Congress, hovering at barely 10 percent approval in national polls, is empirically gridlocked: More than halfway through its term, the 112th Congress has approved just 106 bills, versus 906 in the actual "Do Nothing Congress" of 1947-48 – and is filled with such rancor that moderates such as Sen. Olympia Snowe (R) of Maine are fleeing the place.
Nearly three dozen D.C. insiders recently gathered at the Woodrow Wilson International Center for Scholars to discuss why. These include the former Senate parliamentarian, former members of Congress, and longtime Hill staffers. From that conversation comes this list of the nine toughest problems facing Congress today.
Strange to start a list of problems with Congress by pointing the finger at another branch of government, perhaps. But one of Congress’s main problems is a lack of presidential leadership: For better or for worse, the president is a major part of the national political agenda.
“The president is always the leader,” said former Rep. Dan Glickman (D) of Kansas, who also served as Agriculture secretary in the Clinton administration and as chairman and CEO of the Motion Picture Association of America. It’s up to the president to set “where the direction of the country is going to go. The Congress may tinker with it or Congress may stop it. We can’t talk about the Congress without talking about the president.”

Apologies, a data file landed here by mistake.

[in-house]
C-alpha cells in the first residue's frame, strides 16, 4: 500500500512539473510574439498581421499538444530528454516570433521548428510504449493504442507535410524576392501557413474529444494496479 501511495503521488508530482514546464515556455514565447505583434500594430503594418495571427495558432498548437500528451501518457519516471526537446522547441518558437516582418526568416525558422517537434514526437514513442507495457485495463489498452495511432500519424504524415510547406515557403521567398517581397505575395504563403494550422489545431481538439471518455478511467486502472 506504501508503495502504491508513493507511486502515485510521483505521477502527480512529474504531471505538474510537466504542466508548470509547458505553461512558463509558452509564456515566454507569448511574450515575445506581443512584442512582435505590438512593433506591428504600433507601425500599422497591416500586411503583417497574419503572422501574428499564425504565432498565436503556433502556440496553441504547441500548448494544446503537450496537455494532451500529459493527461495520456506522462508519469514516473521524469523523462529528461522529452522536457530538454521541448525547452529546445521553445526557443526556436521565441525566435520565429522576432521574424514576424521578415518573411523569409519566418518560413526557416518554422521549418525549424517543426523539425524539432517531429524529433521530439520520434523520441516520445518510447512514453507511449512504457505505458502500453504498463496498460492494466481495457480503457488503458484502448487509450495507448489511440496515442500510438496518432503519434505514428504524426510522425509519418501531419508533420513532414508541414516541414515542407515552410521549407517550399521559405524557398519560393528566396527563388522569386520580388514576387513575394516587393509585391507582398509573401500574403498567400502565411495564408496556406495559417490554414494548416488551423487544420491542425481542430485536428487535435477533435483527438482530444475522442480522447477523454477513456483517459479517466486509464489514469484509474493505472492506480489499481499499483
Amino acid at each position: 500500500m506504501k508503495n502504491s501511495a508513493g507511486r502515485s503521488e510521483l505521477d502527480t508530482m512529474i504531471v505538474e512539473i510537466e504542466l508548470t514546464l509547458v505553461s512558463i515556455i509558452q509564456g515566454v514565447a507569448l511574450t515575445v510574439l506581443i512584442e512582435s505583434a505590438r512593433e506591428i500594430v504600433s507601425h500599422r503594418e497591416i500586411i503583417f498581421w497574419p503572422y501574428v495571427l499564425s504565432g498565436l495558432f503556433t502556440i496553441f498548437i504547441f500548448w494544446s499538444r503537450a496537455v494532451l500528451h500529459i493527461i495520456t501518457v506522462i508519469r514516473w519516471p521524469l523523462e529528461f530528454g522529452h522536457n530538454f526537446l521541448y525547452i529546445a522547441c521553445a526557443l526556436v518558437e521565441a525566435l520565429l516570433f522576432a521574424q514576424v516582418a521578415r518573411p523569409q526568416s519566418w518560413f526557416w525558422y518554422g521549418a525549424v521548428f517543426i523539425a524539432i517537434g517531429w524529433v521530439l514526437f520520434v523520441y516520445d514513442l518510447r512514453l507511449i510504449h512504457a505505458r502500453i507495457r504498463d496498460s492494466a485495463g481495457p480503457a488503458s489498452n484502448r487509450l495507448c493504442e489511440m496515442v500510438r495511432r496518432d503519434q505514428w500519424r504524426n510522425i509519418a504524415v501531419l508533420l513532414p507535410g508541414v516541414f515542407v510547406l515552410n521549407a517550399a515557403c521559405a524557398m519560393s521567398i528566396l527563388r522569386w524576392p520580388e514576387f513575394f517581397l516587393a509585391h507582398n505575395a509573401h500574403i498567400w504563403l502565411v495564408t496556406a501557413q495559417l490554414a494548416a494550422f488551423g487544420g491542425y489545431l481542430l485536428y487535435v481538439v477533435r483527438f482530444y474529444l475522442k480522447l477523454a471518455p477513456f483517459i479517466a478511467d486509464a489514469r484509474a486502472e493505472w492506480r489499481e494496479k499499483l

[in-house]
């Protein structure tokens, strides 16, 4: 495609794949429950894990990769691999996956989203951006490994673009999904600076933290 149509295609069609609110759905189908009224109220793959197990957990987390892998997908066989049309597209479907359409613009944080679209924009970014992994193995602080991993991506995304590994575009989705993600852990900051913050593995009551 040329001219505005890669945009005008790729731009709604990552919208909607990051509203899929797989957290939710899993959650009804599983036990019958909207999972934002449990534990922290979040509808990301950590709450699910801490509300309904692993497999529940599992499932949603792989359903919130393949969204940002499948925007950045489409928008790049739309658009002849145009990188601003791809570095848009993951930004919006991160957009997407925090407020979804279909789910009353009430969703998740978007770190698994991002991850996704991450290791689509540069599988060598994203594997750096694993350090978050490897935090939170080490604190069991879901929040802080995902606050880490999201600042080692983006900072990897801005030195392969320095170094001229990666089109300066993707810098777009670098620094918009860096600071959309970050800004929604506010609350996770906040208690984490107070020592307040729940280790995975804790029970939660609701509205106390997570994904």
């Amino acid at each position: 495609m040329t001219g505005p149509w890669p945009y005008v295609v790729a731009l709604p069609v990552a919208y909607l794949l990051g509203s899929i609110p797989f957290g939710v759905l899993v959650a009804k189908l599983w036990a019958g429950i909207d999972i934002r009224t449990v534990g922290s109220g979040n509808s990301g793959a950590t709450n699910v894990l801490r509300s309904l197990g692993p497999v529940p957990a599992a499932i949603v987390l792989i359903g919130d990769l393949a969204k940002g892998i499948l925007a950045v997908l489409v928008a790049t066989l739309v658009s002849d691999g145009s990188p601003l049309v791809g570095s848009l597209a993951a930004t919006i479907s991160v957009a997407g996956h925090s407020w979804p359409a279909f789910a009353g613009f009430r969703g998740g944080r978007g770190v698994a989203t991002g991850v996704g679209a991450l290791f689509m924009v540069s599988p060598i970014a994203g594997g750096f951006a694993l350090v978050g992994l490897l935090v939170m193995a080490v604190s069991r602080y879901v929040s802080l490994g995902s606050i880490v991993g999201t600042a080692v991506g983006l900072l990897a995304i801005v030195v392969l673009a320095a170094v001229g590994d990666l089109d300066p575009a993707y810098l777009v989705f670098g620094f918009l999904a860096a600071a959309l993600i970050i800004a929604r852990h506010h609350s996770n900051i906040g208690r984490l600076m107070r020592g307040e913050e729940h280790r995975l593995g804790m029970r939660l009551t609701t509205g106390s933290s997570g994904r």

Just like members of Congress, presidents often seek advantage by campaigning as “outsiders” untainted by time in Washington, D.C. While that doesn’t mean presidents can’t be effective working with consummate insiders, what Congress needs is a president with a plan. Without an executive branch keyed in to working with Congress, the potential for politically perilous legislation to cross the finish line with the president’s signature fades to black.
President George W. Bush and President Obama both came to Washington hoping to change Washington’s culture, says former Rep. Vin Weber (R) of Minnesota, now a top lobbyist and a GOP fundraiser. They just went about it the wrong way.
“They thought they could do it through force of personality,” Mr. Weber says. "You’ve got to have real honest-to-God political skills, and you have to work it every day.
"The next president has to realize, 'This is a nitty-gritty political problem, and I have to put together real plans to achieve bipartisanship,' " he adds.
The president who got this right? “We achieved a great deal under Bill Clinton,” Weber says. “It wasn’t because there wasn’t partisanship. But Clinton understood how to work the process.”
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